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I still buy CDs when the price is right or when the album isn’t available as a lossless download. But then I rip the CD and put it away (likely never to be seen nor used again). The CD, jewelcase and tiny-print booklet is worthless to these old eyes. The information provided by Roon is what I find of great value. For albums where that info is not available via Roon, I can usually find that info online somewhere and if it’s available in a PDF, I’ll then download it and put it in the same directory as the ripped music thus making it available through Roon.

Yes, I still love vinyl, keep about 300+ albums accessible and play them occasionally. But I’m fine if I never spin a CD again.

In another thread it was pointed out that storage is not really free. I wrote:

Of course it’s not free. That’s a phrase we use (“we” in the tech industry) not just to indicate that something has become cheaper under Moore’s law, but that it has become so cheap that other considerations predominate. Let me illustrate.

I showed that storing an album on hard disk costs a few cents, while storing the jewel case costs a few dollars (the book case, floor space). And then you have the cost of ripping it, plus editing the metadata. This may take ten minutes if you’re good, half an hour or more if things are not so efficient. How do you value your time? There is all this talk in the U.S. about how minimum wage should be $15/hour; at the other end the threshold for being in the top 1% in the U.S. is $400,000 per year, if you work 2,000 hours per year to earn that, it’s $200/hour. Ten minutes at minimum wage is $1, half an hour for a one-percenter is $100, $10 might be a reasonable estimate.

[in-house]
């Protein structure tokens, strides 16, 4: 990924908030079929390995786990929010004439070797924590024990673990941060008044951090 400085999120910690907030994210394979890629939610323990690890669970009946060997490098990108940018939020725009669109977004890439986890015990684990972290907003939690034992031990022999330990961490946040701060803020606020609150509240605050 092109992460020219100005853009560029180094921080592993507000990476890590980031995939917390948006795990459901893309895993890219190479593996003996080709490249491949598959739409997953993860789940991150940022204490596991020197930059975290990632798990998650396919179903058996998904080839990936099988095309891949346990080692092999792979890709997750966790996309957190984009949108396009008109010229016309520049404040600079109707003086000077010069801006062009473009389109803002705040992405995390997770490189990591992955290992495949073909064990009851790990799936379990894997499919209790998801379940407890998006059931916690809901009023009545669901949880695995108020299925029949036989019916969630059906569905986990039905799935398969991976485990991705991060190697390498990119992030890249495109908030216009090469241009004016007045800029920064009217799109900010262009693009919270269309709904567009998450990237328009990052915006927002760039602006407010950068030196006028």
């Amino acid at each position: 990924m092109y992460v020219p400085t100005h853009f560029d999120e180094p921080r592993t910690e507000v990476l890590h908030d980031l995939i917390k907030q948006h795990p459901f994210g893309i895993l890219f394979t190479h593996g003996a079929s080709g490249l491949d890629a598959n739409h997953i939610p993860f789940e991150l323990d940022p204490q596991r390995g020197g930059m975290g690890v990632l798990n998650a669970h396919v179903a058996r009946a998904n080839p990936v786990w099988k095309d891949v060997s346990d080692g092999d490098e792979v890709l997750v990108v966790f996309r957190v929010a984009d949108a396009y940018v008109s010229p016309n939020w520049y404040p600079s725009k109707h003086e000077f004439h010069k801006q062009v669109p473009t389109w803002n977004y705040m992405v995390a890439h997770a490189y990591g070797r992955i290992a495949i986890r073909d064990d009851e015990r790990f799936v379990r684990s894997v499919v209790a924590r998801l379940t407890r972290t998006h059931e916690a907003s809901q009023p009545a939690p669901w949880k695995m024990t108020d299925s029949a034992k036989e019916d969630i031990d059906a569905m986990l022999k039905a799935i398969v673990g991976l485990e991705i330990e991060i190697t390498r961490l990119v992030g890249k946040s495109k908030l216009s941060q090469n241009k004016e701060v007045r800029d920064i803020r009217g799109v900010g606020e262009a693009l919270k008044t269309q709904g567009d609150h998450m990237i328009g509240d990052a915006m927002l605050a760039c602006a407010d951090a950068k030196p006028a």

So if disk space costs cents, jewel case storage costs dollars, and labor costs tens of dollars – yeah, the disk space is “free” within the boundaries of that process. It is roundoff.

Yes, disk space must be managed and protected against failure. Replicating to another disk is a good idea, maybe in a NAS – but you need to do that in any case since you do have some data, on the margin the extra cost is just the additional cents for that disk space. Replicating to the cloud is also a good idea, on the margin this will cost anywhere from zero to cents. There is some labor involved in managing these backups, but you have to do that anyway, on the margin the extra album doesn’t add anything. Minimal cost “on the margin” is the essence of scalable technologies: there is a cost and effort to set things up and learn to manage it, but once that is done the cost is not proportional to the number of bytes.

So that’s the reasoning: “storage is free” means on the margin, the incremental cost of storing one album is insignificant, orders of magnitude smaller than other costs. The statement is not just hyperbole, it is a meaningful statement of a sound financial analysis.


I buy CD’s but only from Artists I see or host live or support with crowdfunding. Also from Charity shops but even here I won’t buy ‘Run of the mill’ music. It would have to be special and I find less and less nowadays. Streaming is the future for the younger generation and a lot of us more senior types too IMHO.
I scan my personalised back and from covers in Roon and PDF anything else. I also put photos from the gigs too.
The world has changed… Chris